Common Myths About Sleep Disorders

Sleep disorders extend far beyond well-known insomnia and sleep apnea. In fact, there are nearly one hundred different sleep disorders, and not all are easily noticed. Sleep disorders include obstructive or bothersome sleep, unusual sleep activities, medical or psychiatric conditions, and more. Read on to learn four common myths of sleep and sleep disorders.

The older you get, the less sleep you need While it’s true that children and teenagers need plenty of sleep to adequately develop and grow, adults of all ages should get the same amount of sleep. Whether you’re twenty-five or sixty-five, you should be getting between seven and nine hours of sleep a night.

Health problems do not affect sleep On the contrary, there is a very strong relationship between health problems like depression and diabetes, and adequate sleep. Research has proven suffering from one or more health conditions can have a negative impact on the quality or quantity of sleep, and may even contribute to sleep disorders like sleep apnea or insomnia.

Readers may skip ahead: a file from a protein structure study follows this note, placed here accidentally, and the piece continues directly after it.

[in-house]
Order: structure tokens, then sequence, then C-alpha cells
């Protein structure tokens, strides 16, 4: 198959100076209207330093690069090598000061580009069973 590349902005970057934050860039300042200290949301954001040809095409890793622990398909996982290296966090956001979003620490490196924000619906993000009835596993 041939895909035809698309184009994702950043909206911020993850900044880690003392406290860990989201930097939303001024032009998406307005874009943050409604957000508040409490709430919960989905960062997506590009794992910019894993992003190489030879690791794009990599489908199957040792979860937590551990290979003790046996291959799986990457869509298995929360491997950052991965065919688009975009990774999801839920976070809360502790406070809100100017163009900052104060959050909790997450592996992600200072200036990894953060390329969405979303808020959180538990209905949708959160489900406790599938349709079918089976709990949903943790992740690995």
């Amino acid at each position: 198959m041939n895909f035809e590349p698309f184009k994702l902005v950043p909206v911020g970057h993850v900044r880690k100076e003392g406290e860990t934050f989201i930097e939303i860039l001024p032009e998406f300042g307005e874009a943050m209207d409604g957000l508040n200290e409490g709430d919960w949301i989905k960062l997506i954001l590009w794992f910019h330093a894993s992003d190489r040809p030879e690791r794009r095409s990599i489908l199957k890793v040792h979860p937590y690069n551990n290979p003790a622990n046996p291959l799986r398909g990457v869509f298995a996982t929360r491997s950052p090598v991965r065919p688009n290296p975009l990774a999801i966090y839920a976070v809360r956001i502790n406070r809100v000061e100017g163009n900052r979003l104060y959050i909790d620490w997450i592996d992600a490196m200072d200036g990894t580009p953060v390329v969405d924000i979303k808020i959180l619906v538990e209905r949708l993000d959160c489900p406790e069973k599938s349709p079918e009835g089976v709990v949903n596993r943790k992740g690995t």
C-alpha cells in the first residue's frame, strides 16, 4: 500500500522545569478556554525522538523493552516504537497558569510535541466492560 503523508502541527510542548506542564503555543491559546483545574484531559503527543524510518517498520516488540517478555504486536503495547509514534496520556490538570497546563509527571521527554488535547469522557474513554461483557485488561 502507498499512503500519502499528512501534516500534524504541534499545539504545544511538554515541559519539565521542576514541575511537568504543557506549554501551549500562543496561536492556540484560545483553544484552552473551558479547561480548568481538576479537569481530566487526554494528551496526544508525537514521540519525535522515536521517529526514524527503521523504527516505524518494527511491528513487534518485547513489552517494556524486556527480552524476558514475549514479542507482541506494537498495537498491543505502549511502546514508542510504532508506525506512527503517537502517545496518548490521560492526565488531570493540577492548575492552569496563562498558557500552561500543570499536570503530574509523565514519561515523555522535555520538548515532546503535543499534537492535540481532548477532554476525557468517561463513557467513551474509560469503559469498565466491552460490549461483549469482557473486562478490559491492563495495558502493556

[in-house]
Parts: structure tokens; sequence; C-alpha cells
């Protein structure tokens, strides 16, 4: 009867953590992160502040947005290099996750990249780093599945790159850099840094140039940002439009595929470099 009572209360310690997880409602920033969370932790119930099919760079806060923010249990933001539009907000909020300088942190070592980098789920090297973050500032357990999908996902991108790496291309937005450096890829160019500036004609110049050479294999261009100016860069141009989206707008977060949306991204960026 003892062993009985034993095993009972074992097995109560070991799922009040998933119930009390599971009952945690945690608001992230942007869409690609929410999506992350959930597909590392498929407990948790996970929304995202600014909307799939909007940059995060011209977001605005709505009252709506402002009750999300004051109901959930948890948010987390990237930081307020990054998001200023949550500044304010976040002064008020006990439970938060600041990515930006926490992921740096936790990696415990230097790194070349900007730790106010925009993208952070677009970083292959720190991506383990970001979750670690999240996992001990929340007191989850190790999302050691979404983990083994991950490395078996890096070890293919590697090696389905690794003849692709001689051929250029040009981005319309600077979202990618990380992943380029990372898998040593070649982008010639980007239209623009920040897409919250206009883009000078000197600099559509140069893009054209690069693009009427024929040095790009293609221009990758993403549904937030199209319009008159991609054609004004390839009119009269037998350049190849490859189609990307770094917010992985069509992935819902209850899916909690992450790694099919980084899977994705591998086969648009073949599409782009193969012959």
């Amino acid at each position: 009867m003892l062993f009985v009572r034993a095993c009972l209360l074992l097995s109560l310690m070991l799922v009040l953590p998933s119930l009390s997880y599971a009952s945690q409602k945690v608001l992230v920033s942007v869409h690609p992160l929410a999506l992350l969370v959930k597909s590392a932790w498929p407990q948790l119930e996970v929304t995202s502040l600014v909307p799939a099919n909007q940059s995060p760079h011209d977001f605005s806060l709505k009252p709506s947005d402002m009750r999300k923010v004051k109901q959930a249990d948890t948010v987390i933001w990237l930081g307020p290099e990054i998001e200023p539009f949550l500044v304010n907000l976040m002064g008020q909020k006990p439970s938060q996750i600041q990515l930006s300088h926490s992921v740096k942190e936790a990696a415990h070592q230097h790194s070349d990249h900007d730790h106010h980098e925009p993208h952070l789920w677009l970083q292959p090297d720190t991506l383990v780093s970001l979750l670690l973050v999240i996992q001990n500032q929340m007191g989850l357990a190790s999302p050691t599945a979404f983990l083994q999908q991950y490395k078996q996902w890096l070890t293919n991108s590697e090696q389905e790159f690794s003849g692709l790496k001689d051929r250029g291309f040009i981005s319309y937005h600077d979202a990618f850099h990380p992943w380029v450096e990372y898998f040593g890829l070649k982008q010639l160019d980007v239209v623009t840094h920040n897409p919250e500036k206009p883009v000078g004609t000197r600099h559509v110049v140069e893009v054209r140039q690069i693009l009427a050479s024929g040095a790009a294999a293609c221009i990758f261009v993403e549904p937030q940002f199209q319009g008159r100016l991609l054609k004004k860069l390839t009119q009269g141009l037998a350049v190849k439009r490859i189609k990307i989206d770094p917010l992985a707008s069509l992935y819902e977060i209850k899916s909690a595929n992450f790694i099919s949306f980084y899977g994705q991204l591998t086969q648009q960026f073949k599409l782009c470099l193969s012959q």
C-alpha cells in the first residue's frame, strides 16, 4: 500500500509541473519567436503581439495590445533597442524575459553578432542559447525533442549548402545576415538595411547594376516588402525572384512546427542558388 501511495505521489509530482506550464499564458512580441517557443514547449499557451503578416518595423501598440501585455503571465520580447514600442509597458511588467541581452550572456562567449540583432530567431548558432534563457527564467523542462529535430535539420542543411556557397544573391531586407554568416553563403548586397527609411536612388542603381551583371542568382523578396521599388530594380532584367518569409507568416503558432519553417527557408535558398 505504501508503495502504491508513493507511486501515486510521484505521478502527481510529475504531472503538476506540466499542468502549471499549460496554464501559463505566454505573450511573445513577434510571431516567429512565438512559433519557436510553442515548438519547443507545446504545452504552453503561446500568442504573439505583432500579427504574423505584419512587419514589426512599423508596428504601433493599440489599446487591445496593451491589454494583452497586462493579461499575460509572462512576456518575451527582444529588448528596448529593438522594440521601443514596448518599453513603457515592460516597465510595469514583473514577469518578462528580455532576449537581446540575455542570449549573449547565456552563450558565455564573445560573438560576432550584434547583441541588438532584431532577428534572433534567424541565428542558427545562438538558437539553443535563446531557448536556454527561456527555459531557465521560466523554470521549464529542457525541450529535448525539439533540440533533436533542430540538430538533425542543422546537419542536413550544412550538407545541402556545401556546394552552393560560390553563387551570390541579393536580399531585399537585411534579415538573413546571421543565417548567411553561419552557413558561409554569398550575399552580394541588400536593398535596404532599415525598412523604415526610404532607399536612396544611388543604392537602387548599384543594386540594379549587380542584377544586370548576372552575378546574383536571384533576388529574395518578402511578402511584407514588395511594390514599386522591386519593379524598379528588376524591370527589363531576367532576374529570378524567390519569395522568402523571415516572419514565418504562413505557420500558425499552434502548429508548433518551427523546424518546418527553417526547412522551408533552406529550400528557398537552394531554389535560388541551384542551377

Sleeping means your brain is at rest Your brain is actually very active during sleep; it is mainly your body that is at rest. If your brain “slept” while your body did, not only would you cease to dream, but your basic bodily functions, such as breathing and blood circulation, would stop as well.

Insomnia means you can’t fall asleep Many joke about having insomnia when they have difficulty falling asleep. In fact, insomnia is a much more complicated disorder, and not only affects falling asleep, but also staying asleep, constant waking, and rising in the morning still feeling tired. If you believe you have insomnia, visit a sleep center for a diagnosis and treatment.

To learn more about the myths and facts of sleep, contact Zeeba Sleep Center. We are one of the only accredited sleep disorder facilities in Las Vegas, and offer a comprehensive patient care program for the evaluation, diagnosis, treatment, and follow-up of patients with sleep disorders. Call us today at (702) 242-1562.